faith domergue, jeff morrow, metulana mtuant, rex reason, sci-fi, sci-fi horror, Sci-Fi Movies, this island earth, Universal Horror, universal pictures
My Universal horror retrospective chronicling the transition away from the genre that made the production company famous throughout the 30s and 40s and into the sci-fi realm continues with This Island Earth.
At the time of its release the movie was noted for its state-of-the-art effects and use of Technicolor but it would later be famously ridiculed in Mystery Science Theater 3000, showing just how far the film had fallen in the public’s eye.
For me, it will always conjure up the image of the Metaluna Mutant, once a rejected choice for It Came From Outer Space (1953) It’s an iconic character that probably deserves a little more screen time than it actually receives than the short scare towards the film’s climax.
Upon closer scrutiny, TIE does suffer with minimal plot narrative to bind it together; a case of more style than substance. So you can understand the mockery that it fell subject to in more recent years,
The story essentially follows Dr. Cal Meacham (Rex Reason) who is mysteriously rescued when his jet almost crashlands with the aid of a strange green glow. He is then gifted a set of instructions to build a complex machine; a test to see if he has the smarts to be selected for a special research project run by the equally mystifying Exeter (Jeff Morrow).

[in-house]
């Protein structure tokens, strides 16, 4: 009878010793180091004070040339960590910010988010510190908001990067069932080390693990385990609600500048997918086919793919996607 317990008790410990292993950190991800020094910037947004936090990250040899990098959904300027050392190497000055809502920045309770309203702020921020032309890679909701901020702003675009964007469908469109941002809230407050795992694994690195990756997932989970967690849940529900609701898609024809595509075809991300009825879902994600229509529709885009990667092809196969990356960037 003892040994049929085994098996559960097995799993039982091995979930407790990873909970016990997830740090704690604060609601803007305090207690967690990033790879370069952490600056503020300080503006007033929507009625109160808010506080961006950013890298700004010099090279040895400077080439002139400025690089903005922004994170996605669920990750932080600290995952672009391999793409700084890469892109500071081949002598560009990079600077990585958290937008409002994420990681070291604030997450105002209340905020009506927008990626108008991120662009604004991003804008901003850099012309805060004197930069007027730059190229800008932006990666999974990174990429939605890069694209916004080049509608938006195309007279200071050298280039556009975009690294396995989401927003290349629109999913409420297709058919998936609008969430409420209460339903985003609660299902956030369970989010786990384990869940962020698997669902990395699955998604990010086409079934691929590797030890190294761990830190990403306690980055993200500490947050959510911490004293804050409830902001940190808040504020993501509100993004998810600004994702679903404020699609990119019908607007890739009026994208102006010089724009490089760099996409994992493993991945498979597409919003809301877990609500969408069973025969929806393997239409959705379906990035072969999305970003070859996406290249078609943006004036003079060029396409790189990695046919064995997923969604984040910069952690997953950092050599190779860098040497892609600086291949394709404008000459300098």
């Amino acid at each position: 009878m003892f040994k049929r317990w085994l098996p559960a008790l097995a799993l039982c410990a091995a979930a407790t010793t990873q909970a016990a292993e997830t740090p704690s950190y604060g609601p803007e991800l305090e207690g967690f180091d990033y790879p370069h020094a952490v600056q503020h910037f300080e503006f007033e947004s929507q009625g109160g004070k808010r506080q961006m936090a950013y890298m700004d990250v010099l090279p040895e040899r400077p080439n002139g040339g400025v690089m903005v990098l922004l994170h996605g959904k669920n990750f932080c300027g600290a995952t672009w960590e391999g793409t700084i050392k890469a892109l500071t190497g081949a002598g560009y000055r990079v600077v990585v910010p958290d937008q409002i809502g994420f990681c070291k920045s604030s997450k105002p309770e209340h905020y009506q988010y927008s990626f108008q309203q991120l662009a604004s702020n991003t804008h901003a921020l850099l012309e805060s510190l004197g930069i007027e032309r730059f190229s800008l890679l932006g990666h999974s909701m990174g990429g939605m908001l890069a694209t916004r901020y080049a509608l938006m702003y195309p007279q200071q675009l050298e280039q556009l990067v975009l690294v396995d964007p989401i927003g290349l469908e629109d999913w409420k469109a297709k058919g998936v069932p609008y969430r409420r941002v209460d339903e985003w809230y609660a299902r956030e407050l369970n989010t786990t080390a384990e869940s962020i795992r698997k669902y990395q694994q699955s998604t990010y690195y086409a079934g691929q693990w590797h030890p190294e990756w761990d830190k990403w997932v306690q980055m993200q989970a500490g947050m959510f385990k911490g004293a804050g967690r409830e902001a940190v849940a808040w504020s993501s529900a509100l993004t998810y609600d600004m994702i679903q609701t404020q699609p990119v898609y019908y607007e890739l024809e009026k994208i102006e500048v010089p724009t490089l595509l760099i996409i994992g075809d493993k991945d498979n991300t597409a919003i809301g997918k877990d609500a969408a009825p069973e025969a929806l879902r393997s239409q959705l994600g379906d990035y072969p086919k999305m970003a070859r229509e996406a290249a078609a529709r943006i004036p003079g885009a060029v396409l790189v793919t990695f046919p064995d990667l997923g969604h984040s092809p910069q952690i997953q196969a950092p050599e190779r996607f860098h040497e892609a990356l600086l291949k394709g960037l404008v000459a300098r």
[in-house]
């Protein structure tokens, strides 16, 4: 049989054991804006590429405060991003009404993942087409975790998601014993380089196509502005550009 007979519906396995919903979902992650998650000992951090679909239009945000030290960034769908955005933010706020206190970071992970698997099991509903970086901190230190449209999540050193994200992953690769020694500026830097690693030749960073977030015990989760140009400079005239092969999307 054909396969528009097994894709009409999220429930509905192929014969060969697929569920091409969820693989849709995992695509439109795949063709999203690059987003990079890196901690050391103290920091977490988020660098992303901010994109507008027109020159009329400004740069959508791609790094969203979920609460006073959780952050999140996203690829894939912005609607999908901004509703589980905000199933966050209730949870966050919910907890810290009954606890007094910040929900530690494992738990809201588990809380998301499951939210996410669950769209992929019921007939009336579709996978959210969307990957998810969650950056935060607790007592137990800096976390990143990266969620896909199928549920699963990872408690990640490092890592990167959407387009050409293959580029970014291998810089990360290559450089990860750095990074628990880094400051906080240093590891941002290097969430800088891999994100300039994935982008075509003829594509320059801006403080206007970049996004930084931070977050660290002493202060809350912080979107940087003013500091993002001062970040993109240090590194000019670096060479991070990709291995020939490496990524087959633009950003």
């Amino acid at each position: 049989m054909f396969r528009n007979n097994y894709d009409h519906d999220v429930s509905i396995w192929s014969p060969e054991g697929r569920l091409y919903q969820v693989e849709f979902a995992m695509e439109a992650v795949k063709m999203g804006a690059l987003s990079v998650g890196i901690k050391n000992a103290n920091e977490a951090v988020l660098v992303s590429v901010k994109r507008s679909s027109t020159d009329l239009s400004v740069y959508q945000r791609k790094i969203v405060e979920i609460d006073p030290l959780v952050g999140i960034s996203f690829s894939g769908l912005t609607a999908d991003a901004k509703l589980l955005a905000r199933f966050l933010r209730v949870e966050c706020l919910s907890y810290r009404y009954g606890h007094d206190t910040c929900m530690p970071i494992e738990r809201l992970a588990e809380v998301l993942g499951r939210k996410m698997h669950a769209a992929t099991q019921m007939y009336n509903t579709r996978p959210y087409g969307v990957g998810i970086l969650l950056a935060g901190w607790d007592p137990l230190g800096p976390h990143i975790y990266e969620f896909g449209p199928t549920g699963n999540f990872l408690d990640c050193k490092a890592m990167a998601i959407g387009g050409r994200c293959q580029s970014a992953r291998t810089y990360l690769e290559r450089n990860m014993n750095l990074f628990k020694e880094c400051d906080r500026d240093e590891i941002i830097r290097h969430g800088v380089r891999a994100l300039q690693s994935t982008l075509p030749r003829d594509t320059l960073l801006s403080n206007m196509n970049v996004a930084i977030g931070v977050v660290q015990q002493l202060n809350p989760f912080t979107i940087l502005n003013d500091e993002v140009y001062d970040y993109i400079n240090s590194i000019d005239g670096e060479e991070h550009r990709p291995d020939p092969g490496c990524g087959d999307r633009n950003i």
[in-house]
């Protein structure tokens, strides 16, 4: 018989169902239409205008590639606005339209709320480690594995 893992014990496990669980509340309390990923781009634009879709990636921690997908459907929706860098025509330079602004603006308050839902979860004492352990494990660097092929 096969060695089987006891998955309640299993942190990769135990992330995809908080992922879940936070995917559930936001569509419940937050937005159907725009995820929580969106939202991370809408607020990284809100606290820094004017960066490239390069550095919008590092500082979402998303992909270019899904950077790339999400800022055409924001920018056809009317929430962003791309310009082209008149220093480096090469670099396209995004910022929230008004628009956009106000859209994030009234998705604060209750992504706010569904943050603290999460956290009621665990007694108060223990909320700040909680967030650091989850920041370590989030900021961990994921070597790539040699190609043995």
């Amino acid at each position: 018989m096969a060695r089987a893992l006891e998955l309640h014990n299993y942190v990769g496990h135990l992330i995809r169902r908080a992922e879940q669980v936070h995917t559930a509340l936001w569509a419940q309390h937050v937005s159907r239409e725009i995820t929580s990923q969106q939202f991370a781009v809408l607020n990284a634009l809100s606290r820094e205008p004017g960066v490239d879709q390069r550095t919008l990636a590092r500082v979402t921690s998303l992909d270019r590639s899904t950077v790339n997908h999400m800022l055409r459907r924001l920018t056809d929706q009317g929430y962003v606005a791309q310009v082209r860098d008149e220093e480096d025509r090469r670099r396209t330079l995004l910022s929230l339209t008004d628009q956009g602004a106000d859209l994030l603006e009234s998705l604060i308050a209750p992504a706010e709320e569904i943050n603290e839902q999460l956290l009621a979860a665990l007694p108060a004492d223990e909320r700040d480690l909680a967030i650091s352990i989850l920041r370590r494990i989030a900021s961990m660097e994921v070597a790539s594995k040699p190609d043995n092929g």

Before long Cal is recruited by Exeter and meets up with old flame Dr. Ruth Adams (Faith Domergue) and a few other hand-picked scientists. The film quickly develops from a proposed science espionage flick into an intergalactic war when Cal and Ruth are whisked away to the planet Metulana, a planet under attack from the unseen Zagons.
There are great leaps in the imagination here from a screenplay based on the novel by Raymond F. Jones, and one needs to give in to the mindless direction it takes you in and not pay to close mind to the obvious flaws within.
It remains a film with some great images for its time, despite this, and is indicative of the b-movie sci-fi flicks that would swiftly follow suit and one that would capture the imagination of cinema-goers in the mid 50s.
On the other side of the pond however, Britain’s Hammer Films were offering up an alternative spin on the science fiction scene with… The Quatermass Xperiment.
- Saul Muerte
Pingback: Retrospective: The Quatermass Xperiment (1955) | Surgeons of Horror
Pingback: Retrospective: The Incredible Shrinking Man (1957) | Surgeons of Horror